Steering clear of summer surgery is certainly something to consider
According to a new Journal of General Internal Medicine study. There is a 10% spike in fatalities at teaching hospitals in July which has been confirmed by David Phillips, Ph.D., the study’s lead author and professor of sociology at the University of California, San Diego. He speculates that the “July effect” may occur because it is the month when new doctors-in-training are beginning their residencies.
The problem is not attributed to poor operation skills but rather to prescription and administration of medication, both surgery-related and not. As many as 98,000 deaths occur each year due to all kinds of medical mistakes—the equivalent of a fully packed 747 crashing every other day. According to a congressionally mandated study on Medicare recipients (2008), 1 in 7 during 2008, 1 in 7 patients experienced at least one unintended harmful incident that prolonged his hospital stay, causing permanent injury, requiring life-sustaining treatment, or resulting in death.
So what can you do to make ensure that this doesn’t happen to you or your family?
Doctors, nurses, and researchers say that there is a lot that can be done.
1. Choose Carefully – Infections that are acquired after checking into the hospital kill 31,000 patients a year, which nearly rivals the number of breast cancer deaths annually, says Peter Pronovost, MD, Ph.D., the author of Safe Patients, Smart Hospitals. What’s more, most of these could easily have been prevented. If you have a choice of hospitals, ask if your doctor knows your options’ infection rates, which are measured using “catheter days,” meaning every 24 hours that a tube is inserted in a patient’s blood vessels. “The best hospitals’ rates have been zero in one thousand catheter days for a year or more,” says Dr. Pronovost. “If it’s risen above three, I’d be worried.”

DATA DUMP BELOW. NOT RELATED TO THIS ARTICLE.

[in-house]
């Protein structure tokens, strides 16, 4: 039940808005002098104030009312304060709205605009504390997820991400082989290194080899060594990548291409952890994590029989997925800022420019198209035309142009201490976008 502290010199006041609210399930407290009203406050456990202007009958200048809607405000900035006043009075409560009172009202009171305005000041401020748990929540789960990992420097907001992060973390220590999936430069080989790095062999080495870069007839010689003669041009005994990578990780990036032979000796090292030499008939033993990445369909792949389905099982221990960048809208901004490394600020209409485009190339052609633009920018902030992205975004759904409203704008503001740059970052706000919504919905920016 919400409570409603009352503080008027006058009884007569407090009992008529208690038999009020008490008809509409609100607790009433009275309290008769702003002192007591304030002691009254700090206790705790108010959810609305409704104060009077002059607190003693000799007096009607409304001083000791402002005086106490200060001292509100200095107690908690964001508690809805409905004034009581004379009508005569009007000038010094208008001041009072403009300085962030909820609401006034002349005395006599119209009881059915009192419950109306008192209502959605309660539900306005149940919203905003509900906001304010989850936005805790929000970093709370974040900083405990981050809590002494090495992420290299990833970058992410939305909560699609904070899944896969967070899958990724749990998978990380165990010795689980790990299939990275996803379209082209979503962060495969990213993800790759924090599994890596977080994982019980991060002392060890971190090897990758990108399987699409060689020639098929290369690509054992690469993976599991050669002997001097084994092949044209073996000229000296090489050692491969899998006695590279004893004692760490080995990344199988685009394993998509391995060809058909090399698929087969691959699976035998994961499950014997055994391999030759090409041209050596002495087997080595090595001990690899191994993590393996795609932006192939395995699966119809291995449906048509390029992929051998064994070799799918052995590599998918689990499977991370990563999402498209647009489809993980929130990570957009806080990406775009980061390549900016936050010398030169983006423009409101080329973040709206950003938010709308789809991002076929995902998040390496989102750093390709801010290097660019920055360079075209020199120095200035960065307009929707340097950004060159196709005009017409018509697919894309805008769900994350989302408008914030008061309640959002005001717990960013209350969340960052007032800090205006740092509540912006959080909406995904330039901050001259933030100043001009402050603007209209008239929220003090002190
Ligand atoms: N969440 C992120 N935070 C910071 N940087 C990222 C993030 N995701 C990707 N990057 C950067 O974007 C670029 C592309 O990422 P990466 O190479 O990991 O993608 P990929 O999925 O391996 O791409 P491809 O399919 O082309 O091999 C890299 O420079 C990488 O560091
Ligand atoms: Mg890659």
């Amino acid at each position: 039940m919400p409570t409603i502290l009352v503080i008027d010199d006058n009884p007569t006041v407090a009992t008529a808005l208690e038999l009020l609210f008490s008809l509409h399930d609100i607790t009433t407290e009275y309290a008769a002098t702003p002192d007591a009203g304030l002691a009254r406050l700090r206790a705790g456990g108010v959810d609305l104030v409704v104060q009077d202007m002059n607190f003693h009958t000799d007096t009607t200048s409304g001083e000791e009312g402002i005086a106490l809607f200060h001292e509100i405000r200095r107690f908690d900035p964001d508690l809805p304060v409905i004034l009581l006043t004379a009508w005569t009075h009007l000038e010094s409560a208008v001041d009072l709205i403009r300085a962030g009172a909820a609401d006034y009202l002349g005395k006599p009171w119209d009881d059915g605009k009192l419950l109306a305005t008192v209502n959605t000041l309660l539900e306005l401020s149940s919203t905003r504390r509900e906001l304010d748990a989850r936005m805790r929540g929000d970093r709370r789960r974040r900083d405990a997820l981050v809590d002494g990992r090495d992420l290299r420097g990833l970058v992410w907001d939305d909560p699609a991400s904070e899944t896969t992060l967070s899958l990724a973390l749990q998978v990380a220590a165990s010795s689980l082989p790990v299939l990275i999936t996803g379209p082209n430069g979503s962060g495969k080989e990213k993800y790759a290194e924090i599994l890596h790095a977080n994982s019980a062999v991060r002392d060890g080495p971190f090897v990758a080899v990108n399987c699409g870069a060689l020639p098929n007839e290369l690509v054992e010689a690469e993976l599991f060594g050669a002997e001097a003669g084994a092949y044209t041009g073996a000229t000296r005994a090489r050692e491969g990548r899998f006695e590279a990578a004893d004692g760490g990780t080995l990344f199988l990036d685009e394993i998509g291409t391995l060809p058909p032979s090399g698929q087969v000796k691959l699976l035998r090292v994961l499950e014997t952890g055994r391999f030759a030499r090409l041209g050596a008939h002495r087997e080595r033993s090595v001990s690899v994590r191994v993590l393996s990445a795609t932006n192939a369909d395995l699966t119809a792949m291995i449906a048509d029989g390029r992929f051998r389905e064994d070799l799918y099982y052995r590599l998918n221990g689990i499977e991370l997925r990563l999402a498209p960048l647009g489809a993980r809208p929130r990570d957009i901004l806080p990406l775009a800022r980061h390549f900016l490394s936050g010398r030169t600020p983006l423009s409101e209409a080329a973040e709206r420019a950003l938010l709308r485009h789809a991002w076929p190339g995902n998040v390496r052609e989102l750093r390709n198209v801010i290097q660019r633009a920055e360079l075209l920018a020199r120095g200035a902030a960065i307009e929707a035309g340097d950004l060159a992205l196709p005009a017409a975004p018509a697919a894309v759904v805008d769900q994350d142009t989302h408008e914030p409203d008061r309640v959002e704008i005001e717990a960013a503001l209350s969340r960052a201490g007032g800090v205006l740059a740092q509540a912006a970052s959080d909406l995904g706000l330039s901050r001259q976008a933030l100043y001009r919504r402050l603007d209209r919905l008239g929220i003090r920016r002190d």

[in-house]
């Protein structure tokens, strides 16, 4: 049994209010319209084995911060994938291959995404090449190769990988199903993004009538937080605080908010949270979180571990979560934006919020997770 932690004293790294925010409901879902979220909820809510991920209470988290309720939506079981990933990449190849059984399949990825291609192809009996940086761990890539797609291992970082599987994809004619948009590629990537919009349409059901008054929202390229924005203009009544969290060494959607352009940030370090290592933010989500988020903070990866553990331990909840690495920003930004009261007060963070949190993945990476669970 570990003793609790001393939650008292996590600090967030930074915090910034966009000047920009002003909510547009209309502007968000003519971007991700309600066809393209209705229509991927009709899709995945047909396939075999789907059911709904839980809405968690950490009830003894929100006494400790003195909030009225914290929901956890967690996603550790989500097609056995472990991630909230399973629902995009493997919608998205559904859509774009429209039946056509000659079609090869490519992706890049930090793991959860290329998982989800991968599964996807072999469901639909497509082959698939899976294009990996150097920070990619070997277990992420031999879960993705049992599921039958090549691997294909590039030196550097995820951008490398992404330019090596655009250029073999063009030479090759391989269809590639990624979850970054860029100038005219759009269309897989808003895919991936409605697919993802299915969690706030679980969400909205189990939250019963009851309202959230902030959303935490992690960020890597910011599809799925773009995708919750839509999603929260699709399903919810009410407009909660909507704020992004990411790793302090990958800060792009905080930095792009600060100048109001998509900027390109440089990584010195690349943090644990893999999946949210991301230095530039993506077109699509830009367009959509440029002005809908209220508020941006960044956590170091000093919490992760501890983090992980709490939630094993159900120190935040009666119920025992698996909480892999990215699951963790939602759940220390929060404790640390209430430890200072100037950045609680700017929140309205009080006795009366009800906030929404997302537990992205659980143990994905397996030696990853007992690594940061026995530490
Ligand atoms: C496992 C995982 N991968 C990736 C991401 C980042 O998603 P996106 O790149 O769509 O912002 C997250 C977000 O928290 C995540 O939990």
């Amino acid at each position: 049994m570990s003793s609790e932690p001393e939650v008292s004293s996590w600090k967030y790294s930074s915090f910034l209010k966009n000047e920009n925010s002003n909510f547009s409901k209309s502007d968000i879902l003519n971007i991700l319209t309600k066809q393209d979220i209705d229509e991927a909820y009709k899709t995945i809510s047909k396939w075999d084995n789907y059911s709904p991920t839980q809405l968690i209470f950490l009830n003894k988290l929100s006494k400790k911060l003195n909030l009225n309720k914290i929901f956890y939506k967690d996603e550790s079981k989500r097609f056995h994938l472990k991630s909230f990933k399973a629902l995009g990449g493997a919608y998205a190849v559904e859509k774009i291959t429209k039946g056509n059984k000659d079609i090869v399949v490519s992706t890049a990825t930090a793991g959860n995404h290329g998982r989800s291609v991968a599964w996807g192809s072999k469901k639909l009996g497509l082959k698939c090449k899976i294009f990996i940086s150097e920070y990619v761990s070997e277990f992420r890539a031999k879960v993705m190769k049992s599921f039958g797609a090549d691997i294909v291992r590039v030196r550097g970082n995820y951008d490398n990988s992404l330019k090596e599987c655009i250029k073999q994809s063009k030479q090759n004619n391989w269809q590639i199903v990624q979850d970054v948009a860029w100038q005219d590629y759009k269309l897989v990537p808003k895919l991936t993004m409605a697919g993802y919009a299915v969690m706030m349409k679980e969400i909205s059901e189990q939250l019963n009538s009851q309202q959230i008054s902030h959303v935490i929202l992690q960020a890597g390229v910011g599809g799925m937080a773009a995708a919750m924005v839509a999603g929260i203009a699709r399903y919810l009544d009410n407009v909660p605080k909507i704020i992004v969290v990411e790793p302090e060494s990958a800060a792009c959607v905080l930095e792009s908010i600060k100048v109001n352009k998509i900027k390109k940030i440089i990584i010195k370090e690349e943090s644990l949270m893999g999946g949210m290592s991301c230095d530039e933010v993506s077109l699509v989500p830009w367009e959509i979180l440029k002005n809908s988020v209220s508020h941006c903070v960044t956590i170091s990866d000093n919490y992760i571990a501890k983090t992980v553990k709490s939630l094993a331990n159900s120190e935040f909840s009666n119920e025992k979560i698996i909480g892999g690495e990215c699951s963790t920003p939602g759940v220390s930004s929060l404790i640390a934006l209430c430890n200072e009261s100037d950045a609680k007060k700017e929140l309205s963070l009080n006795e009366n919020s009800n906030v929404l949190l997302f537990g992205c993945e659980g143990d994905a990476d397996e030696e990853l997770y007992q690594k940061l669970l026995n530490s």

2. Practice Makes Perfect – The more often experienced a doctor, the more familiar he is with its variations and complications, and the higher the success rate is likely to be. Confirm that your doctor is board certified in his specialty by checking the American Board of Medical Specialties at abms.org.
3. Timing is Everything – “For elective surgery, avoid a Friday afternoon operation slot if possible,” advises a surgeon in a busy Midwestern hospital who asked not to be named. “The operating room staff may be fatigued and less able to concentrate then.” This includes the weekends, nights, and holiday time slots.
4. Go Digital – In a busy hospital, the room for human error is greater. By using electronic records, especially when ordering medication, the computer alerts staff to potential problems by sending a warning message to prevent improper dosages, incorrectly filled prescriptions, and dangerous drug interactions. Only 17% of hospitals currently have this system.
5. A Question of Clotting – One in 100 patients admitted to a hospital dies of venous thromboembolism—a potentially deadly blood clot that forms in a vein. Half of these lives could have been spared with simple preventive measures including pre-admittance screening.
6. Enlist an Entourage – Most hospital patients are likely to be stressed, worried, or not in the right frame of mind. Therefore, it is to your advantage to have your relatives and friends with you to act as your advocates.
7. Mark the Spot – Just for an added safety measure, ask your surgeon to draw the proposed incisions right on the body part that will be operated on to avoid any future issues.
8. Be Shift-Savvy – Before your current nurse leaves, request time to review your chart and what treatment you’re supposed to get next. Perhaps meeting with your new nurse, will help prevent issues at a later time.
9. Give ‘Em Gel – Ask everyone to wash their hands before touching you using an antibacterial gel which should be located just outside or inside your room.
10. Call for a Cleanup Crew – Typically, a room is completely washed down between patients, but if you will be there for a few days, then ask that popular areas be disinfected.
11. Elevator Button = Panic Button – When you’re able to use an elevator, use a tissue or other item to cover your finger when you press the buttons.
12. Warm ‘Em Up – Being friendly to the hospital staff will help them help you during surgery and beyond. Be understanding of their schedule when requesting assistance: “I understand that it’s busy, but my IV is beeping, and I’m worried.”
To learn more about what you can do to prevent issues during your hospital stay, click here.